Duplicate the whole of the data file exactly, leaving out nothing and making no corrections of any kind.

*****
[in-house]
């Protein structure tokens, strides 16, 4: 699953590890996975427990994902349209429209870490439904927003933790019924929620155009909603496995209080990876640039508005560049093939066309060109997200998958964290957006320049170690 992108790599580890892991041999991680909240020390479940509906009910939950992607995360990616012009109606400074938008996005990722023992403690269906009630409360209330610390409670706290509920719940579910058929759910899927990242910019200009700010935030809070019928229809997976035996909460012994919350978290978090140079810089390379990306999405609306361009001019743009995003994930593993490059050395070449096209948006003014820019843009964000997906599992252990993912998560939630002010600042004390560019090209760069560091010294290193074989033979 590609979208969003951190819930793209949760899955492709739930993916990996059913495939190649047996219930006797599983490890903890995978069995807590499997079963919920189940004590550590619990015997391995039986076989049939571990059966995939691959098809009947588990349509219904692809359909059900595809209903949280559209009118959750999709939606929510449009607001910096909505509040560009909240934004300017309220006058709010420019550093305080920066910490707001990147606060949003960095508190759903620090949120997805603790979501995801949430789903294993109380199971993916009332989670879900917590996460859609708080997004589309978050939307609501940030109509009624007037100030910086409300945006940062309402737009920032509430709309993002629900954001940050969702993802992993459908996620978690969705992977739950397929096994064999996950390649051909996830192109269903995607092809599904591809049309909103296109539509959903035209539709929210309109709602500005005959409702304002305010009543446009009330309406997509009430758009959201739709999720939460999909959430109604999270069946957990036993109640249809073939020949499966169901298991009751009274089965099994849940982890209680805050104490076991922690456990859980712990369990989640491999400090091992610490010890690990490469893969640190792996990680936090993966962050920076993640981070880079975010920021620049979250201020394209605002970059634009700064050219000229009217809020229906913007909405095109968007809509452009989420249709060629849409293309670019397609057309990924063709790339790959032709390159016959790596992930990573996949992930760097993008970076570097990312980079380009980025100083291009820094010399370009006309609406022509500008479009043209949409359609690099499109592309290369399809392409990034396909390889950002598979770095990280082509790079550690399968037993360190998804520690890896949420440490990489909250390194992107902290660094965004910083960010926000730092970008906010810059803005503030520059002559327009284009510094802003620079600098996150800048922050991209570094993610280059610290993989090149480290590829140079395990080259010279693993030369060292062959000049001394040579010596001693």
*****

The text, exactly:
[in-house]
């Protein structure tokens, strides 16, 4: 699953590890996975427990994902349209429209870490439904927003933790019924929620155009909603496995209080990876640039508005560049093939066309060109997200998958964290957006320049170690 992108790599580890892991041999991680909240020390479940509906009910939950992607995360990616012009109606400074938008996005990722023992403690269906009630409360209330610390409670706290509920719940579910058929759910899927990242910019200009700010935030809070019928229809997976035996909460012994919350978290978090140079810089390379990306999405609306361009001019743009995003994930593993490059050395070449096209948006003014820019843009964000997906599992252990993912998560939630002010600042004390560019090209760069560091010294290193074989033979 590609979208969003951190819930793209949760899955492709739930993916990996059913495939190649047996219930006797599983490890903890995978069995807590499997079963919920189940004590550590619990015997391995039986076989049939571990059966995939691959098809009947588990349509219904692809359909059900595809209903949280559209009118959750999709939606929510449009607001910096909505509040560009909240934004300017309220006058709010420019550093305080920066910490707001990147606060949003960095508190759903620090949120997805603790979501995801949430789903294993109380199971993916009332989670879900917590996460859609708080997004589309978050939307609501940030109509009624007037100030910086409300945006940062309402737009920032509430709309993002629900954001940050969702993802992993459908996620978690969705992977739950397929096994064999996950390649051909996830192109269903995607092809599904591809049309909103296109539509959903035209539709929210309109709602500005005959409702304002305010009543446009009330309406997509009430758009959201739709999720939460999909959430109604999270069946957990036993109640249809073939020949499966169901298991009751009274089965099994849940982890209680805050104490076991922690456990859980712990369990989640491999400090091992610490010890690990490469893969640190792996990680936090993966962050920076993640981070880079975010920021620049979250201020394209605002970059634009700064050219000229009217809020229906913007909405095109968007809509452009989420249709060629849409293309670019397609057309990924063709790339790959032709390159016959790596992930990573996949992930760097993008970076570097990312980079380009980025100083291009820094010399370009006309609406022509500008479009043209949409359609690099499109592309290369399809392409990034396909390889950002598979770095990280082509790079550690399968037993360190998804520690890896949420440490990489909250390194992107902290660094965004910083960010926000730092970008906010810059803005503030520059002559327009284009510094802003620079600098996150800048922050991209570094993610280059610290993989090149480290590829140079395990080259010279693993030369060292062959000049001394040579010596001693």